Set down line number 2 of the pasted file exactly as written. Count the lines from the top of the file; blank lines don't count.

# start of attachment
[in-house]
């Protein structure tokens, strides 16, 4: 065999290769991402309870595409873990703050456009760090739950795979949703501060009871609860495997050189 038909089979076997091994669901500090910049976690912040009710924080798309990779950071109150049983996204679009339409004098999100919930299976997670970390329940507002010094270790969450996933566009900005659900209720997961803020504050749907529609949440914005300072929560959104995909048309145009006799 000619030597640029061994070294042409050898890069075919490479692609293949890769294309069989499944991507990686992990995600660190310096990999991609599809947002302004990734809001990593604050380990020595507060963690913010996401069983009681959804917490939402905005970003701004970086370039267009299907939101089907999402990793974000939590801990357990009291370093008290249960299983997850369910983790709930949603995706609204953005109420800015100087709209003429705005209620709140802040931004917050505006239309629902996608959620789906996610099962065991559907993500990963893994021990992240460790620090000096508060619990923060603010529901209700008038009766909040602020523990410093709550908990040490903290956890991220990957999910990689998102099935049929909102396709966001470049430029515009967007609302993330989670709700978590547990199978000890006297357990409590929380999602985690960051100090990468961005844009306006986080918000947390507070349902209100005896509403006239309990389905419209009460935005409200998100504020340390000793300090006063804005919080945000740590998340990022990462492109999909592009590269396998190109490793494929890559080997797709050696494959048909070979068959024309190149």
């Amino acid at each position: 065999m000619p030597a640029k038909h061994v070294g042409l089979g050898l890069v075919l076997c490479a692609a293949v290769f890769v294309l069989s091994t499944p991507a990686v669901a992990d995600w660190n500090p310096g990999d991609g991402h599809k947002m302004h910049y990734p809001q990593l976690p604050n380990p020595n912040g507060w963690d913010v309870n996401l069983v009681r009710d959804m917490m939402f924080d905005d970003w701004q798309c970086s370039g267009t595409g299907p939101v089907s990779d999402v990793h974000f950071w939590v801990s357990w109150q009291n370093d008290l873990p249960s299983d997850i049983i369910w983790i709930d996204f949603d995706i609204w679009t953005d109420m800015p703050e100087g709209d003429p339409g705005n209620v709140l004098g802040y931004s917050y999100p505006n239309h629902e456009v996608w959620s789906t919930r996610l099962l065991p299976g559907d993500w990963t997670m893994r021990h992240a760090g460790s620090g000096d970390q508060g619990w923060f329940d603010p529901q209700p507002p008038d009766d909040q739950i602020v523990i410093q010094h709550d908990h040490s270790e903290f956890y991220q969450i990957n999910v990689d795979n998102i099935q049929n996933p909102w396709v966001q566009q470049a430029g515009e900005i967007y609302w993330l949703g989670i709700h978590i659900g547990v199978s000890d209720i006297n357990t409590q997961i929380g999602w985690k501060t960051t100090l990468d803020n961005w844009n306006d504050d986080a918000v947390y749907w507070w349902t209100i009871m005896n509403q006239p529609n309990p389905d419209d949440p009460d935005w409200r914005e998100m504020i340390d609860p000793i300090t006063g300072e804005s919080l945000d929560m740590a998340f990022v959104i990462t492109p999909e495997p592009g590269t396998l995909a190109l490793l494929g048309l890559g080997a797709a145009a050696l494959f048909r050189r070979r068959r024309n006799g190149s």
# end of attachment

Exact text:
């Protein structure tokens, strides 16, 4: 065999290769991402309870595409873990703050456009760090739950795979949703501060009871609860495997050189 038909089979076997091994669901500090910049976690912040009710924080798309990779950071109150049983996204679009339409004098999100919930299976997670970390329940507002010094270790969450996933566009900005659900209720997961803020504050749907529609949440914005300072929560959104995909048309145009006799 000619030597640029061994070294042409050898890069075919490479692609293949890769294309069989499944991507990686992990995600660190310096990999991609599809947002302004990734809001990593604050380990020595507060963690913010996401069983009681959804917490939402905005970003701004970086370039267009299907939101089907999402990793974000939590801990357990009291370093008290249960299983997850369910983790709930949603995706609204953005109420800015100087709209003429705005209620709140802040931004917050505006239309629902996608959620789906996610099962065991559907993500990963893994021990992240460790620090000096508060619990923060603010529901209700008038009766909040602020523990410093709550908990040490903290956890991220990957999910990689998102099935049929909102396709966001470049430029515009967007609302993330989670709700978590547990199978000890006297357990409590929380999602985690960051100090990468961005844009306006986080918000947390507070349902209100005896509403006239309990389905419209009460935005409200998100504020340390000793300090006063804005919080945000740590998340990022990462492109999909592009590269396998190109490793494929890559080997797709050696494959048909070979068959024309190149």